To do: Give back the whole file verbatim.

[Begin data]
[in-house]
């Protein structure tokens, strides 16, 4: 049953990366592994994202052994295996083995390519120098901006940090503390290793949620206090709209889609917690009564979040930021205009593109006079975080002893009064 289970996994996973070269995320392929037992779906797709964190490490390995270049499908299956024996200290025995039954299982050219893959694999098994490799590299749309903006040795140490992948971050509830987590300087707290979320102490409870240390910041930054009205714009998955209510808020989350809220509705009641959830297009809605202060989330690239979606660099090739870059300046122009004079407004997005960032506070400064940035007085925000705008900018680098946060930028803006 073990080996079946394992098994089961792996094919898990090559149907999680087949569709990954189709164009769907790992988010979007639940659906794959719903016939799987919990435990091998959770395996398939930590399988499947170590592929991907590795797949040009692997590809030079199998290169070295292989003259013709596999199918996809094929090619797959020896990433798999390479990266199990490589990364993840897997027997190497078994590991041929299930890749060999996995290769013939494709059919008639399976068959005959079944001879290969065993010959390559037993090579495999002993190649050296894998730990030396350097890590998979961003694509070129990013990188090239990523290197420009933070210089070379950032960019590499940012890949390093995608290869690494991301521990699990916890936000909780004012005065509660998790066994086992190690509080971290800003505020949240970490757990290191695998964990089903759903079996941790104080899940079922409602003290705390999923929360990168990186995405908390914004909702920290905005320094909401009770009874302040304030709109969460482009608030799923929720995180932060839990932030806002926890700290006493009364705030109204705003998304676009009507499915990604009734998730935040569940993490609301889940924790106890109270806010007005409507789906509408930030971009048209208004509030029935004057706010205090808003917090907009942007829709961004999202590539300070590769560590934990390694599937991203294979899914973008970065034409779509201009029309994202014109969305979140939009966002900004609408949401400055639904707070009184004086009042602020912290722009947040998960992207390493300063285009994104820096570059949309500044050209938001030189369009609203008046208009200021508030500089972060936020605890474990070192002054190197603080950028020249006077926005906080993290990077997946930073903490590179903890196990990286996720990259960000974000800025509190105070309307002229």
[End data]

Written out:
[in-house]
């Protein structure tokens, strides 16, 4: 049953990366592994994202052994295996083995390519120098901006940090503390290793949620206090709209889609917690009564979040930021205009593109006079975080002893009064 289970996994996973070269995320392929037992779906797709964190490490390995270049499908299956024996200290025995039954299982050219893959694999098994490799590299749309903006040795140490992948971050509830987590300087707290979320102490409870240390910041930054009205714009998955209510808020989350809220509705009641959830297009809605202060989330690239979606660099090739870059300046122009004079407004997005960032506070400064940035007085925000705008900018680098946060930028803006 073990080996079946394992098994089961792996094919898990090559149907999680087949569709990954189709164009769907790992988010979007639940659906794959719903016939799987919990435990091998959770395996398939930590399988499947170590592929991907590795797949040009692997590809030079199998290169070295292989003259013709596999199918996809094929090619797959020896990433798999390479990266199990490589990364993840897997027997190497078994590991041929299930890749060999996995290769013939494709059919008639399976068959005959079944001879290969065993010959390559037993090579495999002993190649050296894998730990030396350097890590998979961003694509070129990013990188090239990523290197420009933070210089070379950032960019590499940012890949390093995608290869690494991301521990699990916890936000909780004012005065509660998790066994086992190690509080971290800003505020949240970490757990290191695998964990089903759903079996941790104080899940079922409602003290705390999923929360990168990186995405908390914004909702920290905005320094909401009770009874302040304030709109969460482009608030799923929720995180932060839990932030806002926890700290006493009364705030109204705003998304676009009507499915990604009734998730935040569940993490609301889940924790106890109270806010007005409507789906509408930030971009048209208004509030029935004057706010205090808003917090907009942007829709961004999202590539300070590769560590934990390694599937991203294979899914973008970065034409779509201009029309994202014109969305979140939009966002900004609408949401400055639904707070009184004086009042602020912290722009947040998960992207390493300063285009994104820096570059949309500044050209938001030189369009609203008046208009200021508030500089972060936020605890474990070192002054190197603080950028020249006077926005906080993290990077997946930073903490590179903890196990990286996720990259960000974000800025509190105070309307002229």